Students from Bethel’s Europe Term — Fall 2011 | photo submitted by Josh Saterdalen

Growth in the uncomfortable

An inside look at one of Bethel’s most popular study abroad programs.

Walking out of Austrian castle he temporarily called home after class each day and looking down at the incredible views below ­­­is a memory that Tyler Esau will never forget. The trail leading down to the gazebo, the dock beside the beautiful Lake Millstatt and the mountains in the background of every scene — all of these things make up Esau’s favorite place he encountered during his time travelling Europe with Bethel’s communication department.

Esau, a 2013 graduate of Bethel’s communication: media production program, grew up surrounded by culture. Throughout his childhood, 14 students from around the world stayed with his family for up to nine months at a time as part of a foreign exchange program. His connection with one of those students, Solli, led to his opportunity to visit her family in Berlin, Germany, further igniting his love for travel.

“Being in a culture that I’m completely unfamiliar with ­­­– I love the uncomfortableness,” Esau said, “I just love soaking it all in.”

When Tyler got the opportunity to go abroad on Bethel’s 2011 fall Europe term, a trip very similar to the one both his brother and sister had taken with Bethel’s business department, he knew he had to take it.

From the beginning, one of the hardest aspects of the trip for most people was visiting 15 cities across Europe with 15 different cultures in such a short period of time.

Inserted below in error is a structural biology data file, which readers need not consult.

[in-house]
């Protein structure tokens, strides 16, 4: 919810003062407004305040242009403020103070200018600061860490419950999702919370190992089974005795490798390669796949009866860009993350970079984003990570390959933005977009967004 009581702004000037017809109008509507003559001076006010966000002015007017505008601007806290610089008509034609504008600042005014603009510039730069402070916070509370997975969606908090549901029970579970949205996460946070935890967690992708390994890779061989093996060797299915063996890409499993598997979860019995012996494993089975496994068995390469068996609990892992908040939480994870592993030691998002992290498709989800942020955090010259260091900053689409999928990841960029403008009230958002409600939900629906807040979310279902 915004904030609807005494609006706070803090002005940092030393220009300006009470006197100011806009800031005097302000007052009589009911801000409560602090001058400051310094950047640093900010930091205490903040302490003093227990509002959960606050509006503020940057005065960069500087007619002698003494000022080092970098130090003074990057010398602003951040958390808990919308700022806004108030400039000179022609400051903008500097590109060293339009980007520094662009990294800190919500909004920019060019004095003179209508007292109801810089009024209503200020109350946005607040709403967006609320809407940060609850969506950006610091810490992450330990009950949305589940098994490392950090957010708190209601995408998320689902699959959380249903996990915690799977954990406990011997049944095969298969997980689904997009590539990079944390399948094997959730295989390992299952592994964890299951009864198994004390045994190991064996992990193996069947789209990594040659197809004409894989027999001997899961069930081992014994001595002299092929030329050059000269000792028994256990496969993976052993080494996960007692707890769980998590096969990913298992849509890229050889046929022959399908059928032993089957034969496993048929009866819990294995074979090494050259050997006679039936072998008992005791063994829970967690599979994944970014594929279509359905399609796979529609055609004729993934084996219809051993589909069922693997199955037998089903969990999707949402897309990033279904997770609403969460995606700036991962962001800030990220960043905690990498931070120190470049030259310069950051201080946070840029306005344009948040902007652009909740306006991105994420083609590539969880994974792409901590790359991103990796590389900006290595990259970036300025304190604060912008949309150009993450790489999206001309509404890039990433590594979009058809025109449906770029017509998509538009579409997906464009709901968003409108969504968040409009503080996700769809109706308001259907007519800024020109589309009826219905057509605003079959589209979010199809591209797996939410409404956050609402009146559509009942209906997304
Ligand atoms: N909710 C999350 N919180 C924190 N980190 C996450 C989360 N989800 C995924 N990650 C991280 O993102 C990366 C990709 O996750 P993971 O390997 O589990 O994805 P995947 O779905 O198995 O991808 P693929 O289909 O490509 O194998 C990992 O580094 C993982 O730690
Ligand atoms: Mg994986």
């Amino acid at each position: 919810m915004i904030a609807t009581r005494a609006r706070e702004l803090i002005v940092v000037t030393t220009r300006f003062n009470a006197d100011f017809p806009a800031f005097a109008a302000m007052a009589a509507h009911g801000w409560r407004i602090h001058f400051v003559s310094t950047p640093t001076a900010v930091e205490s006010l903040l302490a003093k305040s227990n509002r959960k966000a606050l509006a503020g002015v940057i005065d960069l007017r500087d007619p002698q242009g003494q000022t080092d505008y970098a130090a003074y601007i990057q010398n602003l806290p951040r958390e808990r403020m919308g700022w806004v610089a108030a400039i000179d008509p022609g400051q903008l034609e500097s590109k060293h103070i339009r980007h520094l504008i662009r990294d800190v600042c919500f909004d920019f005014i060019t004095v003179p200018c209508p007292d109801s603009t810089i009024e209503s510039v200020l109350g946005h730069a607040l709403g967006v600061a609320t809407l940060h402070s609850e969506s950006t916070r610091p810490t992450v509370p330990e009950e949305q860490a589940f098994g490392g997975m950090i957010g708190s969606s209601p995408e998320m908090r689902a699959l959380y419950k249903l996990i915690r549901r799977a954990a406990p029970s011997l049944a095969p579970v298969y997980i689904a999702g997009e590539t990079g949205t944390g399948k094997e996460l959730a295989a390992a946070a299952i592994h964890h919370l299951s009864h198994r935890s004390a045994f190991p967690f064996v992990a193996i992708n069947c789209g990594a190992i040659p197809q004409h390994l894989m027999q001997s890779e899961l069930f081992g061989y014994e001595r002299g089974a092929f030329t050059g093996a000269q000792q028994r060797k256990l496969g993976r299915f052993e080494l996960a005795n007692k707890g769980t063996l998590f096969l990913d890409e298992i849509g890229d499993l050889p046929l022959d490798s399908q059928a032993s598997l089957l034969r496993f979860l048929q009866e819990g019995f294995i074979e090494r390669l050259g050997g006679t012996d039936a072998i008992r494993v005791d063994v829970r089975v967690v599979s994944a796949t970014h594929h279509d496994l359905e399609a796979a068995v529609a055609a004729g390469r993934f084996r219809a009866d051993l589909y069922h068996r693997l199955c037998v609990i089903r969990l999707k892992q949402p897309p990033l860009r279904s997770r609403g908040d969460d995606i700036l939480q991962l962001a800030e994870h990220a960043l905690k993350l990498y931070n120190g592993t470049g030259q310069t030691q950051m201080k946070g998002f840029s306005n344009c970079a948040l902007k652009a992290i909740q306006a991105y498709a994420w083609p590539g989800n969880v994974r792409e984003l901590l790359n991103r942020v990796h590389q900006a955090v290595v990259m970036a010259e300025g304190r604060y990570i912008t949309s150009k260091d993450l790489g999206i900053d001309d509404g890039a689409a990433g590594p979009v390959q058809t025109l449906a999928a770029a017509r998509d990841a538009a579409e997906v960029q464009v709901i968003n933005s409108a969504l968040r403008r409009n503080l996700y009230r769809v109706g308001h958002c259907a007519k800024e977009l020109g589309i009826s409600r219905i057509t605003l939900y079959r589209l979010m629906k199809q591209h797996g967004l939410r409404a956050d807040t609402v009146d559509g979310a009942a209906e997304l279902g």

“Quite a few people on the trip got homesick or frustrated by the different cultures,” Esau explained.

Because of Tyler’s opportunities to be exposed to so many diverse backgrounds and experiences through others, he did not experience that same level of culture shock.

“Having those foreign exchange students from all those different places opened my eyes early to those different cultures,” Esau said, “and welcoming them and not feeling overwhelmed by them.”

“It was a great way for the professors to allow us to feel independent, and maybe a little uncomfortable.” — Tyler Esau, 2013 Bethel graduate

For Esau and many other students, the freedom during the few days allowed for free travel were some of their favorites. Students were able to choose who they would travel with, and to what destinations. Esau adventured to London, England with four other students, while others travelled to Paris, Croatia and Ireland, among other countries.

“We set up everything ourselves, food, travel, attraction passes,” Esau said. “It was a great way for the professors to allow us to feel independent, and maybe a little uncomfortable.”

“We weren’t in a large group being tourists in a tourist town,” said Brooke Jameson, another member of the 2011 trip.

Looking back on the trip, Esau’s experiences reinforced his views on how he should approach the unfamiliar.

“He’s always reminding me that it’s not ‘weird’, it’s different.” — Kelly Esau, Tyler’s wife

“People tend to have the innate feeling that the way they do or think about things is the right way, and that people form other cultural backgrounds are “strange” or “weird,” Esau explained.

“He’s always reminding me that it’s not ‘weird’, it’s different,” Tyler’s wife Kelly shared.

“Most of the time, I like being uncomfortable,” Esau reinforced, “it usually changes me for the better, makes me more welcome to things.”

Tyler’s advice for students interested in studying abroad is simple: do it.

“Try and do everything, as much as possible, while you’re there,” Esau says. “Expect a lot of cultural differences, and be very welcoming to them.”

Show your support

Clapping shows how much you appreciated Emily June Johnson’s story.